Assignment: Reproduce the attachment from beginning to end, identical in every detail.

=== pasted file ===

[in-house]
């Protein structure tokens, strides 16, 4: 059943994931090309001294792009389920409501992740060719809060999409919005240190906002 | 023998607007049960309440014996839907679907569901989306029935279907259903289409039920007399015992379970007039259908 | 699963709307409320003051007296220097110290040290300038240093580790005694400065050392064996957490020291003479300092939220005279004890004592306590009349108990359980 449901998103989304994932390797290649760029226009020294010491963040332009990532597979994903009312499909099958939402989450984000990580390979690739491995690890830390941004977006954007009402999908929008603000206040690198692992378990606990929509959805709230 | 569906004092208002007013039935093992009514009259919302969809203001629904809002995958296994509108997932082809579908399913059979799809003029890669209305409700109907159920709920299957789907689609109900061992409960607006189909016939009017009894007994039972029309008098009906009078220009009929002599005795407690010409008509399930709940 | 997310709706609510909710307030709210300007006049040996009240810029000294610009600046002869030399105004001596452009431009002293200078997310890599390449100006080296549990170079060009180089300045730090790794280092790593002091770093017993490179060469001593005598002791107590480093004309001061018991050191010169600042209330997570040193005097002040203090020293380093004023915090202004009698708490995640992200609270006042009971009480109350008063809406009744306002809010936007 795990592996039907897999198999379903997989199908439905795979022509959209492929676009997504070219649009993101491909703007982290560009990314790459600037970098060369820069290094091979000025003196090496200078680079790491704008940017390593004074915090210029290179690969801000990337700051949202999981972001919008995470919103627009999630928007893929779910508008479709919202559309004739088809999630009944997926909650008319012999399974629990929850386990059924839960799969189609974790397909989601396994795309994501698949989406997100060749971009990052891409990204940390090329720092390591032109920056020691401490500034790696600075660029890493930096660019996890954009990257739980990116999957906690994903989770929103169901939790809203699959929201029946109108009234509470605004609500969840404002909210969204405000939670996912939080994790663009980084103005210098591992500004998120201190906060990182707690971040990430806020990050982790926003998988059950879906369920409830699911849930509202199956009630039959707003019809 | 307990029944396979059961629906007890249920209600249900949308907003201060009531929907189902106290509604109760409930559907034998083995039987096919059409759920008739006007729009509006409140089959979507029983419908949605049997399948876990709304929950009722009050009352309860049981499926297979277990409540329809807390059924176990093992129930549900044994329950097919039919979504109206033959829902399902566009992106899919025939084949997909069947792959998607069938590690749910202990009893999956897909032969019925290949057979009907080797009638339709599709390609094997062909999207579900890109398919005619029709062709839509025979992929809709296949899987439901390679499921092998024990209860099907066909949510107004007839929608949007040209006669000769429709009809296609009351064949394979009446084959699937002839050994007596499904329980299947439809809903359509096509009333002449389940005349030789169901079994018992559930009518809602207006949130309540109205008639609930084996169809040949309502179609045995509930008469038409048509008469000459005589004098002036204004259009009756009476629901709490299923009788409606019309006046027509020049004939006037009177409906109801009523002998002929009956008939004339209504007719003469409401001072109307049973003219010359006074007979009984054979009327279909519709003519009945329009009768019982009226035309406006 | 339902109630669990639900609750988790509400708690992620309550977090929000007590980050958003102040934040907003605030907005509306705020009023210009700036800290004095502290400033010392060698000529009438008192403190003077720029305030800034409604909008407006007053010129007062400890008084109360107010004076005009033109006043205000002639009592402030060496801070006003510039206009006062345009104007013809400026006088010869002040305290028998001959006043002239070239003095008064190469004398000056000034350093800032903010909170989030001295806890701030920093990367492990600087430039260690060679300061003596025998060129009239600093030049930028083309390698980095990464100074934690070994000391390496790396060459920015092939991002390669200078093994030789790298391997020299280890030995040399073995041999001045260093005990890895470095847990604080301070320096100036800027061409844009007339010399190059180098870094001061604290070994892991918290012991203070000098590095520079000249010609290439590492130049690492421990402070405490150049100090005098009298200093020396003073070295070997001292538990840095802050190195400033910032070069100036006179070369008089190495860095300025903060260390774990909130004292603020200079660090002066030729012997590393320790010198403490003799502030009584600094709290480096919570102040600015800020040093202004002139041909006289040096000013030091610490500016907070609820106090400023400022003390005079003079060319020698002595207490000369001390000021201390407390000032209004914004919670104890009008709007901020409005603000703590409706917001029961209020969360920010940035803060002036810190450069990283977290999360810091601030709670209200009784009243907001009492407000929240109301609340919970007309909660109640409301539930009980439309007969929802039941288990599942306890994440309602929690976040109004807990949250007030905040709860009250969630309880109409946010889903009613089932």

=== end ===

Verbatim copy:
[in-house]
């Protein structure tokens, strides 16, 4: 059943994931090309001294792009389920409501992740060719809060999409919005240190906002 | 023998607007049960309440014996839907679907569901989306029935279907259903289409039920007399015992379970007039259908 | 699963709307409320003051007296220097110290040290300038240093580790005694400065050392064996957490020291003479300092939220005279004890004592306590009349108990359980 449901998103989304994932390797290649760029226009020294010491963040332009990532597979994903009312499909099958939402989450984000990580390979690739491995690890830390941004977006954007009402999908929008603000206040690198692992378990606990929509959805709230 | 569906004092208002007013039935093992009514009259919302969809203001629904809002995958296994509108997932082809579908399913059979799809003029890669209305409700109907159920709920299957789907689609109900061992409960607006189909016939009017009894007994039972029309008098009906009078220009009929002599005795407690010409008509399930709940 | 997310709706609510909710307030709210300007006049040996009240810029000294610009600046002869030399105004001596452009431009002293200078997310890599390449100006080296549990170079060009180089300045730090790794280092790593002091770093017993490179060469001593005598002791107590480093004309001061018991050191010169600042209330997570040193005097002040203090020293380093004023915090202004009698708490995640992200609270006042009971009480109350008063809406009744306002809010936007 795990592996039907897999198999379903997989199908439905795979022509959209492929676009997504070219649009993101491909703007982290560009990314790459600037970098060369820069290094091979000025003196090496200078680079790491704008940017390593004074915090210029290179690969801000990337700051949202999981972001919008995470919103627009999630928007893929779910508008479709919202559309004739088809999630009944997926909650008319012999399974629990929850386990059924839960799969189609974790397909989601396994795309994501698949989406997100060749971009990052891409990204940390090329720092390591032109920056020691401490500034790696600075660029890493930096660019996890954009990257739980990116999957906690994903989770929103169901939790809203699959929201029946109108009234509470605004609500969840404002909210969204405000939670996912939080994790663009980084103005210098591992500004998120201190906060990182707690971040990430806020990050982790926003998988059950879906369920409830699911849930509202199956009630039959707003019809 | 307990029944396979059961629906007890249920209600249900949308907003201060009531929907189902106290509604109760409930559907034998083995039987096919059409759920008739006007729009509006409140089959979507029983419908949605049997399948876990709304929950009722009050009352309860049981499926297979277990409540329809807390059924176990093992129930549900044994329950097919039919979504109206033959829902399902566009992106899919025939084949997909069947792959998607069938590690749910202990009893999956897909032969019925290949057979009907080797009638339709599709390609094997062909999207579900890109398919005619029709062709839509025979992929809709296949899987439901390679499921092998024990209860099907066909949510107004007839929608949007040209006669000769429709009809296609009351064949394979009446084959699937002839050994007596499904329980299947439809809903359509096509009333002449389940005349030789169901079994018992559930009518809602207006949130309540109205008639609930084996169809040949309502179609045995509930008469038409048509008469000459005589004098002036204004259009009756009476629901709490299923009788409606019309006046027509020049004939006037009177409906109801009523002998002929009956008939004339209504007719003469409401001072109307049973003219010359006074007979009984054979009327279909519709003519009945329009009768019982009226035309406006 | 339902109630669990639900609750988790509400708690992620309550977090929000007590980050958003102040934040907003605030907005509306705020009023210009700036800290004095502290400033010392060698000529009438008192403190003077720029305030800034409604909008407006007053010129007062400890008084109360107010004076005009033109006043205000002639009592402030060496801070006003510039206009006062345009104007013809400026006088010869002040305290028998001959006043002239070239003095008064190469004398000056000034350093800032903010909170989030001295806890701030920093990367492990600087430039260690060679300061003596025998060129009239600093030049930028083309390698980095990464100074934690070994000391390496790396060459920015092939991002390669200078093994030789790298391997020299280890030995040399073995041999001045260093005990890895470095847990604080301070320096100036800027061409844009007339010399190059180098870094001061604290070994892991918290012991203070000098590095520079000249010609290439590492130049690492421990402070405490150049100090005098009298200093020396003073070295070997001292538990840095802050190195400033910032070069100036006179070369008089190495860095300025903060260390774990909130004292603020200079660090002066030729012997590393320790010198403490003799502030009584600094709290480096919570102040600015800020040093202004002139041909006289040096000013030091610490500016907070609820106090400023400022003390005079003079060319020698002595207490000369001390000021201390407390000032209004914004919670104890009008709007901020409005603000703590409706917001029961209020969360920010940035803060002036810190450069990283977290999360810091601030709670209200009784009243907001009492407000929240109301609340919970007309909660109640409301539930009980439309007969929802039941288990599942306890994440309602929690976040109004807990949250007030905040709860009250969630309880109409946010889903009613089932």